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Study of the immune response to synthetic antigens has shown that uncoupled peptides can realize their potential as vaccines only if they contain domains that react with helper T-cell receptors and Ia antigens in addition to antibody binding sites. Here we consider whether genetically restricted non-responsiveness to an uncoupled peptide could be overcome(More)
Previously we have shown that ONIOM type (QM/MM) calculations can be used to simulate isotope edited FTIR difference spectra for neutral ubiquinone in the QA binding site in Rhodobacter sphaeroides photosynthetic reaction centers. Here we considerably extend upon this previous work by calculating isotope edited FTIR difference spectra for reaction centers(More)
We recently reported the enhanced immunogenicity of a peptide epitope when it was presented as a fusion protein with hepatitis B core antigen. In those experiments the fusion protein was expressed in vaccinia virus. We have now refined the system so that large amounts of highly immunogenic particles can be produced using a simple bacterial expression(More)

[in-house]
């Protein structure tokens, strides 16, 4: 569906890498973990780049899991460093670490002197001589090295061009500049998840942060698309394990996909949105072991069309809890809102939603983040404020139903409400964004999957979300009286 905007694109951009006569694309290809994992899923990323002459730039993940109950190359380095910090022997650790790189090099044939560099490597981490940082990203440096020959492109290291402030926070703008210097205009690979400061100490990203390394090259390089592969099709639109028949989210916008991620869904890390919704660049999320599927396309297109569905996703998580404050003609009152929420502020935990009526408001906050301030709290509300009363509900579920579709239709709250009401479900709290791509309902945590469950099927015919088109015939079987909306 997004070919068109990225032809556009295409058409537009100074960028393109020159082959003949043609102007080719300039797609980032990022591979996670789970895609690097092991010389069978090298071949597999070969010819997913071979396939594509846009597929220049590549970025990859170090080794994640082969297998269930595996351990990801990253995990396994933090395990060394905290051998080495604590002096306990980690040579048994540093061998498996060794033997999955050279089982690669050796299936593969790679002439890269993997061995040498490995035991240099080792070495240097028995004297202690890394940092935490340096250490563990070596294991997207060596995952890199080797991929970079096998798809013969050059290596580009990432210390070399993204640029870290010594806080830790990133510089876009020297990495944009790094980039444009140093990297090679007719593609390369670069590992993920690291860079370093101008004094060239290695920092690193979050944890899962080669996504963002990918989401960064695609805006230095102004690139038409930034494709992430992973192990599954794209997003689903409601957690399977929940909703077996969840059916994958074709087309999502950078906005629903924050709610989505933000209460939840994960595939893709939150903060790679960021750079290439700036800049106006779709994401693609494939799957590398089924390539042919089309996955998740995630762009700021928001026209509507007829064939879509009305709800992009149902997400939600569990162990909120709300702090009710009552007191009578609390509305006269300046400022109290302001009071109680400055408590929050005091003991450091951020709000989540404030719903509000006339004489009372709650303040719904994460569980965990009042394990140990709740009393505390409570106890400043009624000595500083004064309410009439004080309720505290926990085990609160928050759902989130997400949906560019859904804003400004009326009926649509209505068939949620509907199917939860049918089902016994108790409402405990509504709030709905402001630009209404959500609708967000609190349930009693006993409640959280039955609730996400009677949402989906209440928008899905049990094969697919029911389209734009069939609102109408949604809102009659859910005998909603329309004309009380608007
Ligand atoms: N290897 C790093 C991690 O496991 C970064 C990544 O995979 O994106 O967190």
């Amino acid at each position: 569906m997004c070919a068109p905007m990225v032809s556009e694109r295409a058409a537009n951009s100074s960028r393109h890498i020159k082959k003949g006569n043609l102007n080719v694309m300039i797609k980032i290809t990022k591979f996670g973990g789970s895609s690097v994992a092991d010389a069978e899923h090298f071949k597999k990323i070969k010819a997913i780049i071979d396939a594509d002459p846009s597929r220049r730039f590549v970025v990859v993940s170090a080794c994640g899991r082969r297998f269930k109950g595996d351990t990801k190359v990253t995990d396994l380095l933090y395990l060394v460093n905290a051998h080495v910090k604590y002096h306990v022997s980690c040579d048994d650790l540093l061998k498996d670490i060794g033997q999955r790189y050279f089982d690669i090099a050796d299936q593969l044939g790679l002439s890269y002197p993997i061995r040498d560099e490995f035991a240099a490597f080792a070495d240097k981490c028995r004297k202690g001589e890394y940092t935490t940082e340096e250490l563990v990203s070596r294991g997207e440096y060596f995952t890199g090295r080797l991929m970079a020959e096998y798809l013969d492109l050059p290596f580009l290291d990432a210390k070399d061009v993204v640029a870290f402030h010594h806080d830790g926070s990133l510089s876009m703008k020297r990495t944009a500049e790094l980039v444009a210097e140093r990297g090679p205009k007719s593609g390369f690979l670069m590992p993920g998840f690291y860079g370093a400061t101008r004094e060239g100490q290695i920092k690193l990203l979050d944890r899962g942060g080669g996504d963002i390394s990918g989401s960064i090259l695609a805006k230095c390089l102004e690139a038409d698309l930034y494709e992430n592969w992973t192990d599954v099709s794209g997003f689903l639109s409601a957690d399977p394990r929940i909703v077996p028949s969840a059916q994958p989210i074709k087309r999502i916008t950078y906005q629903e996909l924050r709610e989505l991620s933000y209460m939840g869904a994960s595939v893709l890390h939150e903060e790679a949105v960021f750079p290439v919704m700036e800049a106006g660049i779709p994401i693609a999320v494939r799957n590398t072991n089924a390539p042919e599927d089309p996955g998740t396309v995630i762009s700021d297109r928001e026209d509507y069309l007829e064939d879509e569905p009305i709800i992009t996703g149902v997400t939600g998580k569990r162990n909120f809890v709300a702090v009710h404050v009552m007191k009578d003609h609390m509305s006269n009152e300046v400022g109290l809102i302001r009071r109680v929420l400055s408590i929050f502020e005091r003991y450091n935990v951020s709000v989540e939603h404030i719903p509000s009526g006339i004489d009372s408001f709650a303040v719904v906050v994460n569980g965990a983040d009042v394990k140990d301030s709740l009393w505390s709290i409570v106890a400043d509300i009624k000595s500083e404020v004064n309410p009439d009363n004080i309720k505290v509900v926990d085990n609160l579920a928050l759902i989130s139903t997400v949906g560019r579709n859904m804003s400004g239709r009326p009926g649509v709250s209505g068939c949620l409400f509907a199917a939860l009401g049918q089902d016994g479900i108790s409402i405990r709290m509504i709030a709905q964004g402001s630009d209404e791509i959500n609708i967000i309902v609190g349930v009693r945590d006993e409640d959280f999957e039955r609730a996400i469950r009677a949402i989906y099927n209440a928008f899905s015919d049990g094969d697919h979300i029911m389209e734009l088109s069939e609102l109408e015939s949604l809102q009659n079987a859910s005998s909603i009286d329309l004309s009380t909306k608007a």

Time-resolved visible and infrared absorption difference spectroscopy data at both 298 and 77 K were obtained using cyanobacterial menB (-) mutant photosystem I particles with several non-native quinones incorporated into the A1 binding site. Data was obtained for photosystem I particles with phylloquinone (2-methyl-3-phytyl-1,4-naphthoquinone),(More)
Density functional theory has been used to calculate harmonic normal mode vibrational frequencies for unlabeled and isotope-labeled ubisemiquinones in both the gas phase and in several solvents. It is shown that four methoxy group conformations are likely to be present in solution at room temperature. Boltzmann weighted infrared and Raman spectra for the(More)
Transient absorption spectroscopy was used to study light induced electron transfer processes in Type 1 photosynthetic reaction centers. Flash induced absorption changes were probed at 800, 703 and 487 nm, and on multiple timescales from nanoseconds to tens of milliseconds. Both wild type and menB mutant photosystem I reaction centers from the(More)
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